Marines Clear ACVs to Return to Open Water with Restrictions

September 22, 2022 7:19 PM
Marines assigned to the 3rd Assault Amphibian Battalion, 1st Marine Division, conduct waterborne training with an Amphibious Combat Vehicle (ACV) from shore to loading amphibious transport dock ship USS Anchorage (LPD-23) at Marine Corps Base Camp Pendleton, Calif., Feb. 12, 2022. US Marine Corps Photo

The Marines cleared the Amphibious Combat Vehicle to return to sea for training after a two-month pause following an incident that disabled two ACVs in California, the service announced on Thursday afternoon.

The service took the ACVs out of the water days after heavy surf tipped over two of the vehicles, disabling them, off the coast of Camp Pendleton, Calif., in July. The Marines conducted an internal review of the safety margins of the ACVs following the incident and set the current surf limit at four feet.

“The interim maximum surf conditions identified include a significant breaker height of four feet, which allows the ACV to operate safely while maintaining a high-state of readiness for the ACV community,” according to the Thursday statement from the service.

The surf conditions in July that disabled the two ACVs surged from 8 to 10 feet, according to the National Weather Service.

“The interim maximum surf conditions are conservative and derive from existing safe operating surf conditions for U.S. Navy and Marine Corps landing craft and allows the service to better understand surf conditions through ongoing vehicle testing,” according to the statement.

As the BAE Systems-built vehicles return to the water, the Marines will continue to evaluate and potentially expand the operational margins of the ACVs.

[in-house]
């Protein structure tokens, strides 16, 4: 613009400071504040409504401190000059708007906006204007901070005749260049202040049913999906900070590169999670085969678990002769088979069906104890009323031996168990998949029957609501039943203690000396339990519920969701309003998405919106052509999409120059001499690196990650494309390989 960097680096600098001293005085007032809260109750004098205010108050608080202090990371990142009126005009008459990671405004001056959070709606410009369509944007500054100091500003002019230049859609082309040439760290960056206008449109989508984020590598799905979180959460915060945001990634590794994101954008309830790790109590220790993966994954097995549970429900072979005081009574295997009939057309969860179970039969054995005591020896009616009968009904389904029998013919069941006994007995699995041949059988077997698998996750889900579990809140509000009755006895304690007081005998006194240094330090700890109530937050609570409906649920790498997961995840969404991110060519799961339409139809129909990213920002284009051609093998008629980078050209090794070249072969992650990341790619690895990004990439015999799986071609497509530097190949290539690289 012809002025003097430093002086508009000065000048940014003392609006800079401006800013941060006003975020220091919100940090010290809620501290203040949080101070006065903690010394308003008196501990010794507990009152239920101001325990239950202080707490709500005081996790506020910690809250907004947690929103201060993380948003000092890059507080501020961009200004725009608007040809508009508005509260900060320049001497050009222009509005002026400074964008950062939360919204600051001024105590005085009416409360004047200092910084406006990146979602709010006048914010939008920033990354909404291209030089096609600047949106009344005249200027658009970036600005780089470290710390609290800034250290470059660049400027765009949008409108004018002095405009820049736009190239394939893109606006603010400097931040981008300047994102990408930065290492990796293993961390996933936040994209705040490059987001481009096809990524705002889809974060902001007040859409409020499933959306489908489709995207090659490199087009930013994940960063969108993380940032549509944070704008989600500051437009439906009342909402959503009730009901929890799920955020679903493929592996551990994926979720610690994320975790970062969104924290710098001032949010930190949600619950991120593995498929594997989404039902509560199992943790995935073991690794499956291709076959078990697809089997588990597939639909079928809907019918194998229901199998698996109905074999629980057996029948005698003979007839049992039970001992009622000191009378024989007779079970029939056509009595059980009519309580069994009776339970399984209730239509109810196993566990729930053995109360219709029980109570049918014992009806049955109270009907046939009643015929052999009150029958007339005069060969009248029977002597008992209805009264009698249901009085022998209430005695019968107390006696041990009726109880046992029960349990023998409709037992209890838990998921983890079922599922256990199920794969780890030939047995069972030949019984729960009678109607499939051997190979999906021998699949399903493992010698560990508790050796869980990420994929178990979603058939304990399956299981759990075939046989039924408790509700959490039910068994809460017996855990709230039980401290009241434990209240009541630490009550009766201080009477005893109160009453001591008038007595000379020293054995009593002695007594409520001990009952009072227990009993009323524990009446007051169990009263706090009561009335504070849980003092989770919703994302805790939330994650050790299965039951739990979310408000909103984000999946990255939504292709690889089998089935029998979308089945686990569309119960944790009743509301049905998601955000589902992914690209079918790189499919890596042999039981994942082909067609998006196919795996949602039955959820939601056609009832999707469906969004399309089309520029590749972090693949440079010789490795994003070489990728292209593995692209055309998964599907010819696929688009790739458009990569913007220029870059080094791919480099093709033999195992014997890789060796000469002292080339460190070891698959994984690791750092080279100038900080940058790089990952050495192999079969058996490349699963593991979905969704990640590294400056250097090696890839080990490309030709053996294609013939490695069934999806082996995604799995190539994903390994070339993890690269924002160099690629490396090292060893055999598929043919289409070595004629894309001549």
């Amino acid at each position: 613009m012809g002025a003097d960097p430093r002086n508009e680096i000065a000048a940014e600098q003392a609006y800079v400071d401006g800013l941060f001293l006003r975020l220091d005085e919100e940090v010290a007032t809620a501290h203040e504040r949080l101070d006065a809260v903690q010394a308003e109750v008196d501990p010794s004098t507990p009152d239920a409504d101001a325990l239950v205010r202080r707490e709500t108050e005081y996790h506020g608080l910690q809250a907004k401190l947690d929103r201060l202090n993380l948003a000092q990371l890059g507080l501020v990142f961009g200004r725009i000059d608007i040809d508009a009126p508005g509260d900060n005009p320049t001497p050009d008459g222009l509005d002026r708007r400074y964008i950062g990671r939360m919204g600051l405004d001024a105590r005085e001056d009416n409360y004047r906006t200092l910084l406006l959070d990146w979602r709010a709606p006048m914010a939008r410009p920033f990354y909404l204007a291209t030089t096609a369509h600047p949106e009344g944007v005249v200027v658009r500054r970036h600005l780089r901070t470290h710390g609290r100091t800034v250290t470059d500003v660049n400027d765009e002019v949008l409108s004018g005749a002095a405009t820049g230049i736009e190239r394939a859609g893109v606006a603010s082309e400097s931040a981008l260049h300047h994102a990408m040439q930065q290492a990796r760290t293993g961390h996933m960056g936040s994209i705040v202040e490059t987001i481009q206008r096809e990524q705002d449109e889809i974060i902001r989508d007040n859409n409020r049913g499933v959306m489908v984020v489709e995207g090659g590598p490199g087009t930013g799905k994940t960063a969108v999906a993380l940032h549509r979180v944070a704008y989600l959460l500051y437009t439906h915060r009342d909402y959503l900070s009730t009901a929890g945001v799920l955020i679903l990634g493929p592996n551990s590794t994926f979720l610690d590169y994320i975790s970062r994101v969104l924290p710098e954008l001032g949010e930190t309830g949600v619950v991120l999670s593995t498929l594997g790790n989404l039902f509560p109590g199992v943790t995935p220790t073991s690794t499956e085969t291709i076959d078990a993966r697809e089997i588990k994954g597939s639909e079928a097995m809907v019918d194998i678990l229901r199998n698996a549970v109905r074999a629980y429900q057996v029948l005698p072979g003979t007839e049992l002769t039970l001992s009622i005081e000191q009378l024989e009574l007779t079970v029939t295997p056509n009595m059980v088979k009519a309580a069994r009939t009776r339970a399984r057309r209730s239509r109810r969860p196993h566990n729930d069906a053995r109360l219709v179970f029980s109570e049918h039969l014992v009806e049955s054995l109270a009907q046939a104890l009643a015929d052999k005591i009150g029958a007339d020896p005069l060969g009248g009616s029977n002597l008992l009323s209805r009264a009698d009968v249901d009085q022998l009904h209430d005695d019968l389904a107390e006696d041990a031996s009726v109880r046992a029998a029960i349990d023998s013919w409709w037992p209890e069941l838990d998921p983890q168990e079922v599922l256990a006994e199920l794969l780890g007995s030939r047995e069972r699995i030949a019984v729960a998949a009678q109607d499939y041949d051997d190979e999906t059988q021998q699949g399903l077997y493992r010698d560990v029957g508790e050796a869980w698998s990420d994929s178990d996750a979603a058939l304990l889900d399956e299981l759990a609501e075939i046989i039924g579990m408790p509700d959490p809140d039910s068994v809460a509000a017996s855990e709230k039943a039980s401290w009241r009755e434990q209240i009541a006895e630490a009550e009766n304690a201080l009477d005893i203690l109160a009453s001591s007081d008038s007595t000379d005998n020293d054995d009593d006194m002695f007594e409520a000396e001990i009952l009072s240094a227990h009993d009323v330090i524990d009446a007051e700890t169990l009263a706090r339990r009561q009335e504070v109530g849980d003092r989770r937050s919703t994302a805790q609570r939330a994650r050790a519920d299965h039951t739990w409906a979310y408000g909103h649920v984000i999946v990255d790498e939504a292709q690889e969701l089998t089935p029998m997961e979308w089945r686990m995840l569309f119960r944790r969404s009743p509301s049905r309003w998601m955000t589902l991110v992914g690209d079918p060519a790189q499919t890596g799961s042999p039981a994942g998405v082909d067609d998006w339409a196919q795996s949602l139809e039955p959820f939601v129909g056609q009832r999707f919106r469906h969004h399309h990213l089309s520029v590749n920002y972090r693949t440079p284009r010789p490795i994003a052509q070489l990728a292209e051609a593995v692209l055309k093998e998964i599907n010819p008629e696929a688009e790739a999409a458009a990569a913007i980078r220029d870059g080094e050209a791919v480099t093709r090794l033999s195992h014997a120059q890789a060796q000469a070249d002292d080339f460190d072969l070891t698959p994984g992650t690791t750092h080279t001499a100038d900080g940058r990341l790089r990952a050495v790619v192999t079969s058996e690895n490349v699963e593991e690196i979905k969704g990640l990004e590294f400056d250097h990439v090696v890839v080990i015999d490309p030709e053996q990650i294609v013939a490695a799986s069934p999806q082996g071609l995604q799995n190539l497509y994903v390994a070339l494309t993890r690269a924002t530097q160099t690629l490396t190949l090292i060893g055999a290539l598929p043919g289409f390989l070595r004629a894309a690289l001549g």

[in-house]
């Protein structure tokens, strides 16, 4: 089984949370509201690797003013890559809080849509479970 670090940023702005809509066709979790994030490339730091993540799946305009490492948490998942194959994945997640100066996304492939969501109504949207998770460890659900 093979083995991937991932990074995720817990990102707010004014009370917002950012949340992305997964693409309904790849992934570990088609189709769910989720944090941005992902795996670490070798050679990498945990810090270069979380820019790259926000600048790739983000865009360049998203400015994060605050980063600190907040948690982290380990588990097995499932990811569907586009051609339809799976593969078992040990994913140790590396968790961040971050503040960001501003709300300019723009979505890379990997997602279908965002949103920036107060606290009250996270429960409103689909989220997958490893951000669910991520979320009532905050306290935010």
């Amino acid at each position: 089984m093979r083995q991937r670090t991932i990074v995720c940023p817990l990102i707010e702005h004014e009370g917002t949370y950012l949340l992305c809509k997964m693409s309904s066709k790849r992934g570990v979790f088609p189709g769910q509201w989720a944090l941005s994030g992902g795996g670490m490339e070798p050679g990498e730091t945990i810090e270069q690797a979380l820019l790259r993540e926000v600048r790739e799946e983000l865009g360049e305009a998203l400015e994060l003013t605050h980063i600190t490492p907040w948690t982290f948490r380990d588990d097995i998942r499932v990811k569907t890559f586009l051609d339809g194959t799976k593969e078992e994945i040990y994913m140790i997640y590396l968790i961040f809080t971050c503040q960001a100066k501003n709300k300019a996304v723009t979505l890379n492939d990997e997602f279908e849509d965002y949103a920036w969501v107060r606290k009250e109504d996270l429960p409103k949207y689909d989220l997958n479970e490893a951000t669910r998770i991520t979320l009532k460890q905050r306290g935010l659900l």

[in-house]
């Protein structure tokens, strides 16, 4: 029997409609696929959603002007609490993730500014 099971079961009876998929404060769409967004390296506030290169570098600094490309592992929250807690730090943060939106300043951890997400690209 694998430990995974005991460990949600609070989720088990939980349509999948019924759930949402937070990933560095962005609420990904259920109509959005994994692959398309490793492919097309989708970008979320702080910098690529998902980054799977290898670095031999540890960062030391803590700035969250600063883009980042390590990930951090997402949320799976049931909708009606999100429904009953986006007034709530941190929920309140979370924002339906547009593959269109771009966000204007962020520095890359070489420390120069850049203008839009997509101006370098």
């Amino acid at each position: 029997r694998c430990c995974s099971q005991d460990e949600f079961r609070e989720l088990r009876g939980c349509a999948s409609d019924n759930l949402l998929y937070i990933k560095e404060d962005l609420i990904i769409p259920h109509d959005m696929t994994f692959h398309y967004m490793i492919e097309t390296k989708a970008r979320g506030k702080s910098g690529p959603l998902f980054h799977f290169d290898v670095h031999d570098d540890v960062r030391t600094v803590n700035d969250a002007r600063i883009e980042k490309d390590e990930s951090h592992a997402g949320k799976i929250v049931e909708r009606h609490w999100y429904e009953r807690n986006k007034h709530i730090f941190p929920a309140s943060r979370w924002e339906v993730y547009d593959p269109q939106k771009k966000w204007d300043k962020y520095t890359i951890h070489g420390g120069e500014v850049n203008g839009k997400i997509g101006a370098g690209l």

An ACV aboard USS Anchorage on Feb. 12, 2022. US Marine Corps Photo

The resumption of at sea training still may not provide enough time for the service for the to deploy ACVs for the first time with the Makin Island Amphibious Ready Group and 13th Marine Expeditionary Unit, USNI News understands.

In July, USS Makin Island (LHD-8), USS John P. Murtha (LPD-26) and USS Anchorage (LPD-23 completed certifications to deploy the ACVs as part of the Amphibious Squadron Marine Expeditionary Unit Integration Training (PMINT).

Two defense officials told USNI News in late August, it was unlikely the ACVs would be part of the upcoming deployment later this year. Despite Thursday’s loosening of ACV restrictions on open water, USNI News understands the vehicles still won’t deploy aboard the Makin Island ARG.

The ACVs is set to replace the Marines’ legacy Amphibious Assault Vehicles. The service AAVs were permanently banned from water operations in December. In 2020, an AAV sank off the coast of California killing eight Marines and one sailor, which prompted the water ban from the service.

Sam LaGrone

Sam LaGrone

Sam LaGrone is the editor of USNI News. He has covered legislation, acquisition and operations for the Sea Services since 2009 and spent time underway with the U.S. Navy, U.S. Marine Corps and the Canadian Navy.
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